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Aylward Edward Dingle
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Lucky it proved that Pascherette had been left behind when the schooner sailed after Yellow Rufe. Even Dolores, with all her consummate wisdom, had forgotten the existence of the old woman she had degraded to kitchen drudge; still more utterly had she forgotten the relationship existing between the old woman and the late victim of her terrible vengeance.
Sancho had called the old crone mother, whether with blood reasons or not none knew. And at bottom, much of Sancho's rebellion had come of anger at the treatment meted out to her. And it was Sancho's despairing cry, when Milo cast him out into the Grove, that brought the old woman from her concealment in the forest. The awful plight of the unlucky wretch had aroused in the woman's withered breast a demon of revenge that knew no limits; and the departing schooner, then barely visible to her, filled her brain with the knowledge that the strangers who came in that vessel had been the indirect cause of her Sancho's fate.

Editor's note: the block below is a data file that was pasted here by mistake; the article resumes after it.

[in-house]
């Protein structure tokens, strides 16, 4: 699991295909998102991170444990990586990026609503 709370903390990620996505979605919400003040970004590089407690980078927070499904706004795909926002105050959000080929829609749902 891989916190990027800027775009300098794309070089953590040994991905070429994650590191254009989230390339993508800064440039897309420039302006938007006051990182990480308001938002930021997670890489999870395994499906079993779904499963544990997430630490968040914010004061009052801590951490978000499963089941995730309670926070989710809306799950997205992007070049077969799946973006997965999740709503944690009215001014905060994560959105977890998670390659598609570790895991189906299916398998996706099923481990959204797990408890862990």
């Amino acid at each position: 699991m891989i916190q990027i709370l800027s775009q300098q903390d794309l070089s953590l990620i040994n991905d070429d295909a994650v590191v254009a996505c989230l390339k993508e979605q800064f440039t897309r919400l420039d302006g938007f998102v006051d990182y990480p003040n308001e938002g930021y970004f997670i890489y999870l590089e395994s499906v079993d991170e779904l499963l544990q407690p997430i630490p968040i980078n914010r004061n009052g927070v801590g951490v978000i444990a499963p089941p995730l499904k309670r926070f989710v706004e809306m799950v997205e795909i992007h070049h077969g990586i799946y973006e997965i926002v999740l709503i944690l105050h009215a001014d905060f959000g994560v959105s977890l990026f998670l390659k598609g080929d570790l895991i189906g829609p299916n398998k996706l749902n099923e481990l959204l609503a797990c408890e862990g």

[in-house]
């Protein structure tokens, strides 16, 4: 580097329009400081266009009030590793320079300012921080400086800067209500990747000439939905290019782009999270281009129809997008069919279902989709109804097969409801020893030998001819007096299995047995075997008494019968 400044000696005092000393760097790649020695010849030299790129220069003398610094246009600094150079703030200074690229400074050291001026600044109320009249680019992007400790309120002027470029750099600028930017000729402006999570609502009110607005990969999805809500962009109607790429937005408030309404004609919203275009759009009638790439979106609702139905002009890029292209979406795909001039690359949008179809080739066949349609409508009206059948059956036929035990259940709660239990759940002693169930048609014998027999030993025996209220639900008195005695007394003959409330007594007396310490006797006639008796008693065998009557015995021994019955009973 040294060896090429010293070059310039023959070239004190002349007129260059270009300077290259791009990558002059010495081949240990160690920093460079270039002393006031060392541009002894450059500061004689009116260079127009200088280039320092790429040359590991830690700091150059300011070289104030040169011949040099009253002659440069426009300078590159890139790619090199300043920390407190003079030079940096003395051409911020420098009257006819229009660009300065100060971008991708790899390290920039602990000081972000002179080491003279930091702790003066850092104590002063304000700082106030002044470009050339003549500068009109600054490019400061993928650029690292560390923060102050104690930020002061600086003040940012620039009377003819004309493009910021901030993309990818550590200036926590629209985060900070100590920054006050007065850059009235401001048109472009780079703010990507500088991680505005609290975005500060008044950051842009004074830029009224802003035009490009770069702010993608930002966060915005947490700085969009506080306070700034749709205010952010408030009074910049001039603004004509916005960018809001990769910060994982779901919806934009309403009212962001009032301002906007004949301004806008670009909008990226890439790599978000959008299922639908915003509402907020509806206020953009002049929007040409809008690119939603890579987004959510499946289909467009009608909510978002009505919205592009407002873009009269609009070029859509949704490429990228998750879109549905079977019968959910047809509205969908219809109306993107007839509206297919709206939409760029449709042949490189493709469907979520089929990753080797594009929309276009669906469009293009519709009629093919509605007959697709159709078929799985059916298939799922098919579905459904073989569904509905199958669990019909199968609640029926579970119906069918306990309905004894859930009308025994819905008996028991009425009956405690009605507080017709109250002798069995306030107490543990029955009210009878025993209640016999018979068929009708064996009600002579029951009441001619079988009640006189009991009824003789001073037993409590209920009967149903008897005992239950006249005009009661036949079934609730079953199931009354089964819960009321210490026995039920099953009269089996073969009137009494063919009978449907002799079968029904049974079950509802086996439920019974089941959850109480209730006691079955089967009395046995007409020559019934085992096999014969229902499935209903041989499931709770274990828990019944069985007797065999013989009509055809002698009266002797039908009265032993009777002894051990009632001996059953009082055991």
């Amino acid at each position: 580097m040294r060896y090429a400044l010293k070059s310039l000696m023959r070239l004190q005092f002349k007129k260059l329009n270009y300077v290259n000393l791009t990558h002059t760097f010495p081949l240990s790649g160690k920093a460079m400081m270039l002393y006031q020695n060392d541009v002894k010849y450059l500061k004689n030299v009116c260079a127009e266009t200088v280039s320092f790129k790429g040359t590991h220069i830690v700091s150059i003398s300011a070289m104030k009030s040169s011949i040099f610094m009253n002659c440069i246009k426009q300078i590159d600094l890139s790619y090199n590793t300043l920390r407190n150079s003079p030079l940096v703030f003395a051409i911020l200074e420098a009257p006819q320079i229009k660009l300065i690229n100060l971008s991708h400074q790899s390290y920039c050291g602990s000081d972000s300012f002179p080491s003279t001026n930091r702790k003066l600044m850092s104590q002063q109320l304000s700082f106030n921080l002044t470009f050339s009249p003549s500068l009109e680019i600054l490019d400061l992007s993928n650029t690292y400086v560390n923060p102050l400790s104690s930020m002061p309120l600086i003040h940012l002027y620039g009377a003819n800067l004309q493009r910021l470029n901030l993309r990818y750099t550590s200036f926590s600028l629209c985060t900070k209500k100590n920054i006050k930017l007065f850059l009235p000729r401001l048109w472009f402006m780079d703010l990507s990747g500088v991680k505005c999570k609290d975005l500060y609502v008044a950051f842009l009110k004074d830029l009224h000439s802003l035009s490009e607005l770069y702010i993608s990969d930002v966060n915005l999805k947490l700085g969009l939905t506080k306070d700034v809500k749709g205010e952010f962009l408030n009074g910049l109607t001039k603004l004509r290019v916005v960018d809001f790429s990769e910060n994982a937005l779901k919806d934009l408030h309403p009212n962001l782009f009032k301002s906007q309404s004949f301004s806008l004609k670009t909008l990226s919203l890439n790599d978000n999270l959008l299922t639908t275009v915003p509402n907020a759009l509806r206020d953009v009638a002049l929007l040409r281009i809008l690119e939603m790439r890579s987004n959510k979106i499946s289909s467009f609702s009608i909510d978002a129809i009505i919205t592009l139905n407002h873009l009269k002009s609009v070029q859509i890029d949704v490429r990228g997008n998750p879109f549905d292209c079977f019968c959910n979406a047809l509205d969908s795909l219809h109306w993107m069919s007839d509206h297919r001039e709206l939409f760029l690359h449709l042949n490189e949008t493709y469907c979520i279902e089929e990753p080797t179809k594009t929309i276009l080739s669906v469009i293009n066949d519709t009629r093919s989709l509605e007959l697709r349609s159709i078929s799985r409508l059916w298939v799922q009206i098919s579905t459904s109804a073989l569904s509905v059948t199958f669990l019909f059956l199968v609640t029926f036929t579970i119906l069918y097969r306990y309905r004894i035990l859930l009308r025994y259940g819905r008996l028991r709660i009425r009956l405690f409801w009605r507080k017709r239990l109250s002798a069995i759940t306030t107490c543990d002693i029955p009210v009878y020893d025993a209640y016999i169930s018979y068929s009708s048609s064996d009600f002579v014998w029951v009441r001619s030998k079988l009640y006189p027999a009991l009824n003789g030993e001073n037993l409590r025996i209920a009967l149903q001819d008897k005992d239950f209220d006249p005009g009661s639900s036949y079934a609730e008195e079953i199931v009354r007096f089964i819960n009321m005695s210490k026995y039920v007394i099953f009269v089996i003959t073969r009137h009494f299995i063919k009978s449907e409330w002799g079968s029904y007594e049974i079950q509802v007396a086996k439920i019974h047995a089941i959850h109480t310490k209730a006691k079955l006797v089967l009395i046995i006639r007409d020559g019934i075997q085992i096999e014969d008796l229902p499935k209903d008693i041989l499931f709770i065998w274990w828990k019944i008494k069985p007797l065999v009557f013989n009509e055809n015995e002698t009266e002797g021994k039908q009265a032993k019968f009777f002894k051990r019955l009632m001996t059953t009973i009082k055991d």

She knew they had been placed in the cells behind the council hall; she knew nothing of Dolores's last-minute decision that had taken them with her. She knew nothing as to who or how many were left in the camp; but she knew, she had terrible and ever-present proof in that moaning, groping, brainless thing that was Sancho, that her mistress had shown a leaning toward the strangers at the expense of her own people, and that she herself might expect no mercy if ever caught. And with the low animal cunning that served her for intellect she knew her penalty could be no greater if she struck one blow in revenge before taking to the woods in final flight.